It was not a fight he was destined to win; one during which he lost 70 pounds and aged 20 years.
Yet, when former Bloomington High School standout Bob McLeese died Saturday, he was ready to leave as was his family to let him go.
Perhaps the legendary John Neal, his football and baseball BHS teammate, summed it best when he said, "He was the sweetest guy ever made."
Neal, Bob Pomrenke, Ken Waters, Dean Compher and McLeese were close friends on those outstanding teams of the mid-1940s. McLeese, called a sticky-finger end in Pantagrraph game stories, was a wide receiver and a baseball outfielder, where he was an outstanding left-handed hitter.
One Pantagraph game story referred to him as the "fleet-footed center fielder."
McLeese was diagnosed in February and had a cancerous stomach tumor removed, including about three-fourths of his stomach, on March 28. He was told he had a 20 percent chance of making it if the chemotherapy and radiation worked.
However, it was soon apparent that he had months to live and the prognostication later was changed to days.
"He was ready to go," said his wife, Mardell, a Trinity High School graduate. "At first, I did not want to see him go, but then when I saw how much he was suffering, I was also ready. I don't know how he put up with it, day after day."
The couple would have been married 55 years in October. They had four boys and four girls; 23 grandchildren; and one great grandchild.
"Our oldest son, Bob, lives in Monticello and he and his father met every Friday at LeRoy to play golf. My husband looked forward so much to their playing this summer and was so disappointed when they couldn't." said Mardell.
Golf was McLeese's passion after retiring from Ralston Purina in 1991.
Neal, who is a retired police detective and lives in Sunnyvale, Calif., had kept up with McLeese through the years and visited him by phone recently.
"Bob caught most of my passes," said Neal. "He played a little basketball, but hurt his knee as a senior. I think we would have won the state in baseball our senior year if we had another pitcher.
"All the girls loved Bob. He was handsome and very popular."
This and that
w Former Illinois State basketball coach Bob Donewald has agreed to be the color analyst for Fresno State (Calif.) basketball conference road games. He will commute from his Kalamazoo, Mich., home.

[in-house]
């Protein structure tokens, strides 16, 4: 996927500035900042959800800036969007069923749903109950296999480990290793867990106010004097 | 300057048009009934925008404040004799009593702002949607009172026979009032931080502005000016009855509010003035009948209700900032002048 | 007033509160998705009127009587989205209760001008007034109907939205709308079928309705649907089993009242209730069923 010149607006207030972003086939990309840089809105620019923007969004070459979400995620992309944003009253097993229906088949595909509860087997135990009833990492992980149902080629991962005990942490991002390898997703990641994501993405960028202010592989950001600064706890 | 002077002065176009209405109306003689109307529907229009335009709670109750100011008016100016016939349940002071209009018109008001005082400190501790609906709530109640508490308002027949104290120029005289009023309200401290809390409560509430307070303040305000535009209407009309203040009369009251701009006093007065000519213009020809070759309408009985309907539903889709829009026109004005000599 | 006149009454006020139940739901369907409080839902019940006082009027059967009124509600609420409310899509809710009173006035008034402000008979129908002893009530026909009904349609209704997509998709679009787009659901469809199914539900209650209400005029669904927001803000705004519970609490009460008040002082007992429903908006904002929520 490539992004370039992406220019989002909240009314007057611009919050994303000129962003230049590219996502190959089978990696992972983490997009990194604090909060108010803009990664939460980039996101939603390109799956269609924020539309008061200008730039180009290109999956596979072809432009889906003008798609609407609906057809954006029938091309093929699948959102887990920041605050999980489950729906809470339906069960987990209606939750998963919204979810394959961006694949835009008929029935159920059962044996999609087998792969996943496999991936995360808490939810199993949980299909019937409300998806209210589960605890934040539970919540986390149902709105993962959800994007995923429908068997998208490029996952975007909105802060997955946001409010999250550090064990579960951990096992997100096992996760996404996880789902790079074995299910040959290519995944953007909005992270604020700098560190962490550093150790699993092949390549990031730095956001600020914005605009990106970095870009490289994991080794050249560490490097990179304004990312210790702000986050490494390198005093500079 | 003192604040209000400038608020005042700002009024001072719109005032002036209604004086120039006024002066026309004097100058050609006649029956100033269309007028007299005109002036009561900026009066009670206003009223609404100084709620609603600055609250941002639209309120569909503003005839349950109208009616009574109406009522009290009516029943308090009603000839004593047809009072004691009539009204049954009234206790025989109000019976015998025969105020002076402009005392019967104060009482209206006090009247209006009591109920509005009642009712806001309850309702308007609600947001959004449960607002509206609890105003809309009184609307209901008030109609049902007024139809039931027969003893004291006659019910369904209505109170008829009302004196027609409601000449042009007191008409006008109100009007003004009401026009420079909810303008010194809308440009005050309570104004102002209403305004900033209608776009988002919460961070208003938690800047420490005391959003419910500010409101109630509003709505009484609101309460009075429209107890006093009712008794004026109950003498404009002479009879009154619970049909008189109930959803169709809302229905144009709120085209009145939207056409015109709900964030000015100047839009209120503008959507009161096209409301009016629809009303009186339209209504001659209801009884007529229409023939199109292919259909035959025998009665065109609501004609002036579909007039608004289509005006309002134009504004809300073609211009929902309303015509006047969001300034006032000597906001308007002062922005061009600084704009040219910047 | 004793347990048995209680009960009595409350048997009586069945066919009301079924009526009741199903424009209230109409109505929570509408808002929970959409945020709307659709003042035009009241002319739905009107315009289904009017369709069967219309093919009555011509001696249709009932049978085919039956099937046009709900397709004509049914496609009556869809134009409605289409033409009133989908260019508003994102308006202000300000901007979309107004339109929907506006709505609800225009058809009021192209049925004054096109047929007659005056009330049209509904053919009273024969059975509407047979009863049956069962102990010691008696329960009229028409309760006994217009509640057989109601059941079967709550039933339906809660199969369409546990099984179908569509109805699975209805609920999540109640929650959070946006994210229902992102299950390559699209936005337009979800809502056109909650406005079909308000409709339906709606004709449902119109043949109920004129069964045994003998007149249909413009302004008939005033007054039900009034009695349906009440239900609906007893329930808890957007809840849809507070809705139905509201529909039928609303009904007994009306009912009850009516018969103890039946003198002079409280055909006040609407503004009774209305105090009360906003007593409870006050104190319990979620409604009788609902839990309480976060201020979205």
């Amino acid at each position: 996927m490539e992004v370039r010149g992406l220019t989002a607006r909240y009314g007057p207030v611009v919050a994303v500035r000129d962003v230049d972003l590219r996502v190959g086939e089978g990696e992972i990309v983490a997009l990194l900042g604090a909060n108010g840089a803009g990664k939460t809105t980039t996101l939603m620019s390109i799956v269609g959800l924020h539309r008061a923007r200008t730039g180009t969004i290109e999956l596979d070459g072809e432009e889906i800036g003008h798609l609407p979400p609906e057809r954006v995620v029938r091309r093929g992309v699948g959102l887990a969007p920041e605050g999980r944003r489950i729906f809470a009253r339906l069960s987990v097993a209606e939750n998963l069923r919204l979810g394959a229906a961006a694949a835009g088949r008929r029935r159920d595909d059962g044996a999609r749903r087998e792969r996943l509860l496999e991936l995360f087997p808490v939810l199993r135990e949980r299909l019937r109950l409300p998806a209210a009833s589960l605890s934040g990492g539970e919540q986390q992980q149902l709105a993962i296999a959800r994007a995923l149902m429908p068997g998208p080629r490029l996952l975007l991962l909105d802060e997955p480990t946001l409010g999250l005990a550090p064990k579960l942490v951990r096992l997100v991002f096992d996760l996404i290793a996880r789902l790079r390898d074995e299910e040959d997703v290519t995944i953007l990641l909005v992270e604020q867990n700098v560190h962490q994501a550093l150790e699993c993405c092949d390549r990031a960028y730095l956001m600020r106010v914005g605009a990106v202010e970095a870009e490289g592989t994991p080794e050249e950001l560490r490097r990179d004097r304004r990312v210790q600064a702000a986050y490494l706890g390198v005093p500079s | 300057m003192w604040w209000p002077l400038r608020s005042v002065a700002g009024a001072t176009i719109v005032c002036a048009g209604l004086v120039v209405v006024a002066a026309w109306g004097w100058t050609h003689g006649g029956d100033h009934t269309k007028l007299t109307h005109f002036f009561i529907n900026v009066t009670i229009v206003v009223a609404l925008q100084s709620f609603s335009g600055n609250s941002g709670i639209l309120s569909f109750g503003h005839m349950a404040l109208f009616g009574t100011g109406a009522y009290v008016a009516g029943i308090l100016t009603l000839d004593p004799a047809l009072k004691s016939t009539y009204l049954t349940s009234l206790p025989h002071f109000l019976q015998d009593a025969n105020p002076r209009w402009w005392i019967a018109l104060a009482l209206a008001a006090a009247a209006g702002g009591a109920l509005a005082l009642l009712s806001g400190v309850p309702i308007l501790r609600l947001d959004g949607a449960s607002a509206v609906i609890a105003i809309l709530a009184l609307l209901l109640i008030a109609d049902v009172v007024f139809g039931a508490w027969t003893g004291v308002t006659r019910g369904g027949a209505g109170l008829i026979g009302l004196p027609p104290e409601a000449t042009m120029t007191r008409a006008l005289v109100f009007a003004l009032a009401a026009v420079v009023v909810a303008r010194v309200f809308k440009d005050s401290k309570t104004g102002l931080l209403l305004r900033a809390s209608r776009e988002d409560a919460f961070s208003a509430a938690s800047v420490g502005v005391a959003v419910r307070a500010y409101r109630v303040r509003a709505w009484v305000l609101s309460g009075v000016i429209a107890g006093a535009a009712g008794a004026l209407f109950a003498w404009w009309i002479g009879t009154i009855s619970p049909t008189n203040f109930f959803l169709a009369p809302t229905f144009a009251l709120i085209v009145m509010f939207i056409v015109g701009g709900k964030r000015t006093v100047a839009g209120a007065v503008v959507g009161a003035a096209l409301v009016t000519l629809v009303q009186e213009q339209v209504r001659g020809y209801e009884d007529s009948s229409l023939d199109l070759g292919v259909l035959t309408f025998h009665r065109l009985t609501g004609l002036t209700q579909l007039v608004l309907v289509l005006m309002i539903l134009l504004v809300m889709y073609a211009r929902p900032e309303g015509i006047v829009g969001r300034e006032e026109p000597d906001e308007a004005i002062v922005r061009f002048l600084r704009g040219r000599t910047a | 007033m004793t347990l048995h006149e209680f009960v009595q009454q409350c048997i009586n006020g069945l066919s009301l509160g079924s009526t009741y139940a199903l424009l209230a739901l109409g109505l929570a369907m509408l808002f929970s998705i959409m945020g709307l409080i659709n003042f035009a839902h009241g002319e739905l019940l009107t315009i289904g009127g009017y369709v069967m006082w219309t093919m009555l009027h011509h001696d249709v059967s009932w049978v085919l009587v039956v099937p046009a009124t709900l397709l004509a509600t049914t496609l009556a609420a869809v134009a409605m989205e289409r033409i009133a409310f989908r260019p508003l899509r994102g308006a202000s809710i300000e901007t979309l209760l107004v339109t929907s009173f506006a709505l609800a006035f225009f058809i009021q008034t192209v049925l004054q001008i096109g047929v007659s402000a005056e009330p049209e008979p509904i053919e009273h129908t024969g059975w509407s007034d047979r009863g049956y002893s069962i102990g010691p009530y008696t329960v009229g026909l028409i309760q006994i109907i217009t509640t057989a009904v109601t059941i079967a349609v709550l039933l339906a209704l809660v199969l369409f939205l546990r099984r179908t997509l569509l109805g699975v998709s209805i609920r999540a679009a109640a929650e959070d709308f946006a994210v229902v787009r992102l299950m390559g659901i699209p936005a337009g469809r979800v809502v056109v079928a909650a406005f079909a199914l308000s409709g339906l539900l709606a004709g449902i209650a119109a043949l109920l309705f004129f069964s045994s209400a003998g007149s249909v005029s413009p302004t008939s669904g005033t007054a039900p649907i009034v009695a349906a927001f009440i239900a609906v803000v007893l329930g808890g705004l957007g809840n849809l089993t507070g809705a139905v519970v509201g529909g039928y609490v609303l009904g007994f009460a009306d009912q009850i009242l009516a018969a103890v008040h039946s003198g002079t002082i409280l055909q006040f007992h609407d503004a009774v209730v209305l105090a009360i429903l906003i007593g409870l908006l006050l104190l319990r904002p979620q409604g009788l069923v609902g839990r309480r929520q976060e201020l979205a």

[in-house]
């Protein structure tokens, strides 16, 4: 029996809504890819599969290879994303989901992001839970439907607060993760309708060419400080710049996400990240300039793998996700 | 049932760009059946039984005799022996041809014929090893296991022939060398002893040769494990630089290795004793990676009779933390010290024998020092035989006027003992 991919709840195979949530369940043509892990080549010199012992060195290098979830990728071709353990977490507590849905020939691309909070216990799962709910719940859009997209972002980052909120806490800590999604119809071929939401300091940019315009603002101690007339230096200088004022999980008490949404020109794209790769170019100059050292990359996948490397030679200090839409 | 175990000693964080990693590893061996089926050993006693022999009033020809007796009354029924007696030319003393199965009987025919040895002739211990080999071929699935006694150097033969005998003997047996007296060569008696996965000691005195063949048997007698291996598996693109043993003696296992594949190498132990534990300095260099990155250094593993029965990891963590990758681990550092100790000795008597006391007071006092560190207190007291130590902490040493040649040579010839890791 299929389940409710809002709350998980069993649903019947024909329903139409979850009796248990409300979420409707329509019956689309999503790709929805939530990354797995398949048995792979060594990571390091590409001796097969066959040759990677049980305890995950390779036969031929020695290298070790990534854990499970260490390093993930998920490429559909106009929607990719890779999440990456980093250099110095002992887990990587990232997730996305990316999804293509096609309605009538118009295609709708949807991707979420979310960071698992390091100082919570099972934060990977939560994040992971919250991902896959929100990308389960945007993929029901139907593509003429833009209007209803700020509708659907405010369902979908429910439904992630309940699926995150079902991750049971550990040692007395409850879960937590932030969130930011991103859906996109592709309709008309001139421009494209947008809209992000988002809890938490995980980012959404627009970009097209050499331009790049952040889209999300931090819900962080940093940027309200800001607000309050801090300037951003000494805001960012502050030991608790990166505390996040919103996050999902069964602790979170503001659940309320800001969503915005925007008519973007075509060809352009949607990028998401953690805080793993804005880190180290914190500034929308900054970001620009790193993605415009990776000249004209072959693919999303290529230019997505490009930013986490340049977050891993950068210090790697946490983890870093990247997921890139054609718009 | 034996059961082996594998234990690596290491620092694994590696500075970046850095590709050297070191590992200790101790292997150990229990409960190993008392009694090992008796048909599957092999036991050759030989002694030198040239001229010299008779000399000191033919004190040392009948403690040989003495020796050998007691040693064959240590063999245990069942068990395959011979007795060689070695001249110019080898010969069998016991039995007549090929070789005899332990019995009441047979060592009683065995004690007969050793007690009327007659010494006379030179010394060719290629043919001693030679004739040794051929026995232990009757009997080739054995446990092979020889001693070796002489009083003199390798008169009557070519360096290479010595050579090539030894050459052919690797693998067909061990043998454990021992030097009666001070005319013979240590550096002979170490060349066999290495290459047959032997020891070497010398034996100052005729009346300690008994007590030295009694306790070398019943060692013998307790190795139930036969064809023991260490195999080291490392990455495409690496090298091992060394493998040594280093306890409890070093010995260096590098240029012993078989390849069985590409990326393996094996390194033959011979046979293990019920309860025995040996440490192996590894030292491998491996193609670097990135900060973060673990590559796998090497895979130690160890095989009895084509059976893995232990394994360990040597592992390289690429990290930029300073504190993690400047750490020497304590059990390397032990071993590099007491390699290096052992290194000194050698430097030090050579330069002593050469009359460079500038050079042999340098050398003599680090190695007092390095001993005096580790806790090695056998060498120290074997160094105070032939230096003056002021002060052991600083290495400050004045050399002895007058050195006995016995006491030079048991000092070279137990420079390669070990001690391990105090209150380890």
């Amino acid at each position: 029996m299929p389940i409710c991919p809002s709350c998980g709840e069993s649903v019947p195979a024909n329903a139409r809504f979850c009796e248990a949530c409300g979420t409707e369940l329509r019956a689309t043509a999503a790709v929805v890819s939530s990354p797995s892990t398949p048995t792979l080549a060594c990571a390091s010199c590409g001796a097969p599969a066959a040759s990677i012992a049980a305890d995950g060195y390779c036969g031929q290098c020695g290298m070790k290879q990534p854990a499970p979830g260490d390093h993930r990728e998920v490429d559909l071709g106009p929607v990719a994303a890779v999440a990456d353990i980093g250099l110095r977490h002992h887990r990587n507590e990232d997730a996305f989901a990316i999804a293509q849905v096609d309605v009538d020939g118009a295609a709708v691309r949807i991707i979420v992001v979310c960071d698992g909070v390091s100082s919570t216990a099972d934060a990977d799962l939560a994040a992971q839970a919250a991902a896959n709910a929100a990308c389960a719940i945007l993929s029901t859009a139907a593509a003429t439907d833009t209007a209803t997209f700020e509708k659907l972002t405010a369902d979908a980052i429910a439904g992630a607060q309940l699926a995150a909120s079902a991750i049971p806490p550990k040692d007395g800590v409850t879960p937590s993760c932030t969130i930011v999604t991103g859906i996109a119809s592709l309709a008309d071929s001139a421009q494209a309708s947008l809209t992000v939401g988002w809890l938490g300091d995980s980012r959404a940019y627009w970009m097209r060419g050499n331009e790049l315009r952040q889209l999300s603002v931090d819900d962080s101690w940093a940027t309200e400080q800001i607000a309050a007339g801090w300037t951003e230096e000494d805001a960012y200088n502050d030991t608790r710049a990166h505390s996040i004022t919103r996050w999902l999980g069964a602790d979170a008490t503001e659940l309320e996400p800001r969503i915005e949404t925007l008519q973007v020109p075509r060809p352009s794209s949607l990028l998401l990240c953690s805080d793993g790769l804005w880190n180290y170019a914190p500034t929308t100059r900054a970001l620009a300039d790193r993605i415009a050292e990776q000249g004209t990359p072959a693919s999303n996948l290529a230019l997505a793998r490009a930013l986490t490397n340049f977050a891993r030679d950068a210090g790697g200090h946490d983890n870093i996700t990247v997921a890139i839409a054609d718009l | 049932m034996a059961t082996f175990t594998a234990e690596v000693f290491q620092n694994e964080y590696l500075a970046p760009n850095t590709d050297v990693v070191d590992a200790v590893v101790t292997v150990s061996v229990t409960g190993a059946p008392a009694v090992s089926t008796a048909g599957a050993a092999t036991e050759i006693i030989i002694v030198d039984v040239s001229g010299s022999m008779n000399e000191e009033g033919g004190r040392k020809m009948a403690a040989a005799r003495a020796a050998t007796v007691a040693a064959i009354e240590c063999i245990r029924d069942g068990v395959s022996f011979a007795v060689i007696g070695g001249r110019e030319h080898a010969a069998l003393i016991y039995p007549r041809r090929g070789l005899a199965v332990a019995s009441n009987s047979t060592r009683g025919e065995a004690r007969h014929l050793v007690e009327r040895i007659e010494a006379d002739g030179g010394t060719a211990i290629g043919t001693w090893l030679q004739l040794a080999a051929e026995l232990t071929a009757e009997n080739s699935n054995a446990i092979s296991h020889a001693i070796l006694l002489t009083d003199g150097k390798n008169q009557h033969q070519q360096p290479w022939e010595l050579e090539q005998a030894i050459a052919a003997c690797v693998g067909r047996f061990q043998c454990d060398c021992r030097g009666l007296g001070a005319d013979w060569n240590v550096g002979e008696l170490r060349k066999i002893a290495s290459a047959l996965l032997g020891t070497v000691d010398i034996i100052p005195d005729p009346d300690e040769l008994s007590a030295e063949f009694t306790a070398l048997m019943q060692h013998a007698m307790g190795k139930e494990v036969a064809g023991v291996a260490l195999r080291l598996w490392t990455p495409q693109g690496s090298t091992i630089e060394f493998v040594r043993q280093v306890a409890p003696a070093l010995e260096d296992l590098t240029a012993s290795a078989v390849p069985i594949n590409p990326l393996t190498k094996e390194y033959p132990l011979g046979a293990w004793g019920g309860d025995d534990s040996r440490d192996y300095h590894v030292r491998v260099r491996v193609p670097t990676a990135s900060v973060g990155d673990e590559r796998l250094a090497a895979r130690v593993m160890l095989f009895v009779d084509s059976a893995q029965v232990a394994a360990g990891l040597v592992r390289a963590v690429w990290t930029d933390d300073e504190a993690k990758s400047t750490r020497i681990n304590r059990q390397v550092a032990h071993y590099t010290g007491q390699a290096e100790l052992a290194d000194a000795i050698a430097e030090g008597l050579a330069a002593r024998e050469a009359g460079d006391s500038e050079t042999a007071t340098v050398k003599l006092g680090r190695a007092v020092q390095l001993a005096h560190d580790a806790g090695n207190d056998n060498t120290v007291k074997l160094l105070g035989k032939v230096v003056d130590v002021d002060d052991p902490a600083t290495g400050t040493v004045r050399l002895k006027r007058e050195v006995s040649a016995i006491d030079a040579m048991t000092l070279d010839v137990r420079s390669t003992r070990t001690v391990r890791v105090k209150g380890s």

When discussing the position, Donewald was asked if he knew anything about Las Cruces, N.M. Fresno State and New Mexico State are WAC members.
He better hope the statute of limitations has passed because that Las Cruces motel was not happy when assistant coach Pat Cunningham stole bed sheets so the team could watch game film on the late-night bus ride from Las Cruces to Ruidoso, N.M.
Donewald might even find that bus driver, who after the team lost by a few points at New Mexico State, greeted the players and Donewald by congratulating them because they came close.
w Jayne Conner Runyon, a member of the Learning Resource Department in Unit 5, is the daughter of the deceased Streator mayor Moose Conner, who I mentioned in a previous column.
Moose was also an outstanding athlete at Streator.
Jayne wrote, "When I teach 'To Kill a Mockingbird' I always mentioned how my dad was like Atticus Finch. He never played both sides. He said what he meant and meant what he said. He also loved Streator.
"No matter where we were or where we went, he always found a way to bring up Streator. It would break his heart to see how it is today. It sure has changed!"
Jayne told about her oldest sister returning to Streator for her 35th class reunion.
"A friend of hers was home from Arizona and was talking about how my Dad always seemed larger than life. This friend lived at the end of a dead-end road. His grandpa couldn't get the car out of the driveway after a bad snowstorm.
"He called my Dad. Her friend said about 10 minutes later, here comes a snow plow and my Dad is hanging out the side of it. The road was done."
w John Neal's son, also named John, is defensive backfield coach at the University of Oregon. He recently turned down the defensive coordinator position at Brigham Young, his alma mater.
The younger Neal and former Bears quarterback Jim McMahon were teammates at Brigham Young.
w How many area high school football teams have had brother all-staters during the same era?
Bloomington High School did with Pete and Bump Elliott and John and Ed Neal in the mid-1940s.
Jim Barnhart is the retired sports editor of The Pantagraph. Contact him at firstname.lastname@example.org